Wednesday, June 26th, 2013

Big Tuna

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We are just beginning to ramp up our summer-grilling and like most seasonal activities–skiing, school-lunch packing, outdoor Christmas light decorating, wood-chipping–there’s always that beginning trial-and-error period where you stumble around a bit before saying, “oh, right, that’s how I do that”. In the case of choosing what to grill for dinner, it took us a few days of just throwing on burgers and hot dogs to remember how delicious things like shrimp kebobs and watermelon wedges taste when cooked on a charcoal grill.

The latest revelation was putting on a few beautiful, thick cuts of tuna. Honestly, I think marinated tuna is one of the tastiest things ever when cooked on a grill, as good as skirt steak, or lamb burgers, or any other fine piece of protein. A simple marinade of salt, pepper, olive oil, lemon or lime zest, crushed garlic, fresh chopped oregano or rosemary, is all you need; marinate for 20 minutes in the fridge and then you’re good to go. When I grill a fish like a salmon fillet, I use a soaked cedar plank, but with tuna I prefer to place it right on the grill because it’s meatier and I want to get that lovely sear. It’s just important to remember a few things so you don’t perform like a complete rookie:

Make sure your grill is clean. Use a metal grill brush to scrape off any charred bits and pieces, and then right before you place the tuna on the grill, brush it with enough vegetable oil to lightly coat.

Cook the tuna over high heat. Tuna is not delicate, it can take it, and you’re not going to cook it for very long, just enough to have a nice crust and pink middle.

Don’t flip the tuna until it’s properly seared. You’ll know this is the case because you’ll be able to easily lift it off of the grill with a spatula. If it’s still sticking to the grill when you try and flip it, then leave it alone for a bit longer. Once you’ve turned it over it will probably need no more than a minute on the second side to be cooked enough and ready to take off the grill.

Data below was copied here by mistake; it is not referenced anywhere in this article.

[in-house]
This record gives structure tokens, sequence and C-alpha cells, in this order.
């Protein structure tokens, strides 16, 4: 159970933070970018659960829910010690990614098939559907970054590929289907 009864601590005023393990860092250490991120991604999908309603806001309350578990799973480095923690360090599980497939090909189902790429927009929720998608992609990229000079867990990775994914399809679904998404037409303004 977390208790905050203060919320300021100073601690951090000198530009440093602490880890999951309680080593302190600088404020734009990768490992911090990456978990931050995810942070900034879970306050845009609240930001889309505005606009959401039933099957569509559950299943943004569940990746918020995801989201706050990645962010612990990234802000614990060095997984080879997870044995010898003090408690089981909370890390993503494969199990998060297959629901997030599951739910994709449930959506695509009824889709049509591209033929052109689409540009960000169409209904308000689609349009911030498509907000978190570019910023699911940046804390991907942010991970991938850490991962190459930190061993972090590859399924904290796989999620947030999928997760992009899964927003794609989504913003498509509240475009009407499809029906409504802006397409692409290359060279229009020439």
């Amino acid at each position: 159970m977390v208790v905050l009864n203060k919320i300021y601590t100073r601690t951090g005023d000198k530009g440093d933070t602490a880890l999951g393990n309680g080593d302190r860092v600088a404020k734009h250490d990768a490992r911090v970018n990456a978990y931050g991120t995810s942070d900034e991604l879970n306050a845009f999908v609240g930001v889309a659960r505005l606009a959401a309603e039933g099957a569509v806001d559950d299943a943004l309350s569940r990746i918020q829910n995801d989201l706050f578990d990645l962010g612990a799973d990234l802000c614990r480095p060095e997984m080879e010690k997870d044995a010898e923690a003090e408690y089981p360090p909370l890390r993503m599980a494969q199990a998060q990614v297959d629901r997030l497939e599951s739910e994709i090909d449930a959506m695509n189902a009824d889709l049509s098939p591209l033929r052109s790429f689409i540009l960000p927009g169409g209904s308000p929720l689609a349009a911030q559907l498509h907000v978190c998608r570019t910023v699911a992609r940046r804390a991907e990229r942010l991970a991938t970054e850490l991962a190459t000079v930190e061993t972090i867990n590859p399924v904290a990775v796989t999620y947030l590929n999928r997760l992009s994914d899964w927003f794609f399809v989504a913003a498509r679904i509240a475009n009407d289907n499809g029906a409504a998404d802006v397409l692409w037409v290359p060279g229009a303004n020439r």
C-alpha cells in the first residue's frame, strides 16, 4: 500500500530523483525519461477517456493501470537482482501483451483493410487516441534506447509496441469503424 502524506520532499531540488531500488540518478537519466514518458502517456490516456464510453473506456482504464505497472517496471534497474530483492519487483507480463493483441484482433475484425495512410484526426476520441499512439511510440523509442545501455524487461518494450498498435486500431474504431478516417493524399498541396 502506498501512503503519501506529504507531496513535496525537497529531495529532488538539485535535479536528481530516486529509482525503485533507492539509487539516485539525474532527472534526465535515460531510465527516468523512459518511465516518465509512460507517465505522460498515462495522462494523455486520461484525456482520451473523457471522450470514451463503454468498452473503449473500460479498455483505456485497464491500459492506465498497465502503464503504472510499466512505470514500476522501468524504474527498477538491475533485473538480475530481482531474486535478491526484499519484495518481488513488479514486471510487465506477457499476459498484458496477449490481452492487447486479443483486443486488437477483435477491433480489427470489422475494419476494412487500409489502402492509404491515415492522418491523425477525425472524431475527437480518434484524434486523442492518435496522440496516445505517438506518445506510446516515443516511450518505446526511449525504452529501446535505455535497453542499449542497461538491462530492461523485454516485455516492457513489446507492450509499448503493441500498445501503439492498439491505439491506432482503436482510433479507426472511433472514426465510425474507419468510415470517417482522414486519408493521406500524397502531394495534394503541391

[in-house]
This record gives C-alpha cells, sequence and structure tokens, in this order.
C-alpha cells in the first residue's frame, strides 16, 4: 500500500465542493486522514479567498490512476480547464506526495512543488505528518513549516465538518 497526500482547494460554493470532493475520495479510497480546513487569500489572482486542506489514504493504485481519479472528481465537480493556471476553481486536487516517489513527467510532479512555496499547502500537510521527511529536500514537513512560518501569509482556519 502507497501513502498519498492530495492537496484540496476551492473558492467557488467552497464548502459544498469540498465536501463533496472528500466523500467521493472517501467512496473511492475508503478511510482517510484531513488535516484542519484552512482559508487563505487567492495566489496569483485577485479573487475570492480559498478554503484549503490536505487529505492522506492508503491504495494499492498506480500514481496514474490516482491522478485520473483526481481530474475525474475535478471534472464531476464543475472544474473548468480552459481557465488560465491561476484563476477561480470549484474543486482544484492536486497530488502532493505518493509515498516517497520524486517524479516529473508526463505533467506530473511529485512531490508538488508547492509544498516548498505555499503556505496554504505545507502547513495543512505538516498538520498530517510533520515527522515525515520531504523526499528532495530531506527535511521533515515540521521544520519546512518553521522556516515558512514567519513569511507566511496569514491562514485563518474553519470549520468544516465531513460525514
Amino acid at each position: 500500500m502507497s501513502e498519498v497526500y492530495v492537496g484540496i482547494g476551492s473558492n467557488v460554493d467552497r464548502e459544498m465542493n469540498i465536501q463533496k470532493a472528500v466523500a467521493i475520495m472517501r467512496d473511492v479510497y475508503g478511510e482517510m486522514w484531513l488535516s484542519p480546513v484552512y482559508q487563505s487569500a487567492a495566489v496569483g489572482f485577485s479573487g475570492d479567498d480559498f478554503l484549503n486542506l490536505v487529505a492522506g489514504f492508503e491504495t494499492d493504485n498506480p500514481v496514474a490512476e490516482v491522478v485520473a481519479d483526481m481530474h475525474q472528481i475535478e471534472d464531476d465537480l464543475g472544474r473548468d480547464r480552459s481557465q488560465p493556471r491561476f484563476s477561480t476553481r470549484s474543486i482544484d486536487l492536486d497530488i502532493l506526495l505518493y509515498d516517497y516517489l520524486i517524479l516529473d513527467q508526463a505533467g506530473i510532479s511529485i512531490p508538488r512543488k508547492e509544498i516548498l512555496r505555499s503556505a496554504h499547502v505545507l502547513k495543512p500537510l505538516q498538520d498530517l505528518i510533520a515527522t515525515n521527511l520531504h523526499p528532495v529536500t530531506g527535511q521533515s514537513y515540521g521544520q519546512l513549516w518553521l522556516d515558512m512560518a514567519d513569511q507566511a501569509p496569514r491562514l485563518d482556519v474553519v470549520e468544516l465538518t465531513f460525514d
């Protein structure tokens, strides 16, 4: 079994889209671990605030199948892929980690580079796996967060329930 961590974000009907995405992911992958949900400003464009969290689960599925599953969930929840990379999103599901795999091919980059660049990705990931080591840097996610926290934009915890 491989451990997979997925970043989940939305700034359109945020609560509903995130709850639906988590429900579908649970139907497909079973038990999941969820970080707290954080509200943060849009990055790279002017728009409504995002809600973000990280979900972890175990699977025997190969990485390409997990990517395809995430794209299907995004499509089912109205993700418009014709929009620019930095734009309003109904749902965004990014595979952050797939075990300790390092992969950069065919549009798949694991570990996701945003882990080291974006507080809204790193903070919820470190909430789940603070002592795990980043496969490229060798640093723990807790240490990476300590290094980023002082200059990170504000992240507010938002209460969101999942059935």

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As soon as I took the tuna off the grill I squeezed some lemon on top and drizzled it with a little bit of olive oil. I served it with a simple grape tomato and mozzarella salad, steamed sugar snap peas from our HSA, green salad, and a warm potato salad that I splash generously with champagne or white wine vinegar right after steaming and then dress with whole grain mustard, prepared horseradish, Greek yogurt or drippings from bacon if I made some that morning, salt and pepper, and plenty of chopped parsley. I actually made an extra piece of tuna so I could have it the next day for lunch–flaked and dressed with a little mayonnaise and placed on whole grain toast, perhaps with some smashed ripe avocado on top—but the dog jumped on the table and ate it (Does your dog do this kind of thing? Steal leftovers?). I can’t say I blame him, but it was still a major bummer being out smarted by an 8- pound Morkie.

Seamus

Another use for leftover grilled tuna (if the dog doesn’t get it) is one of my favorite summer-vacation-rental-house lunches: a grilled tuna nicoise salad made up of baby spinach, thin slivers of red onion, crumbled feta, black olives, medium-boiled eggs, and ripe tomato, all dressed with a red wine and oregano vinaigrette. BLISS.

 

 

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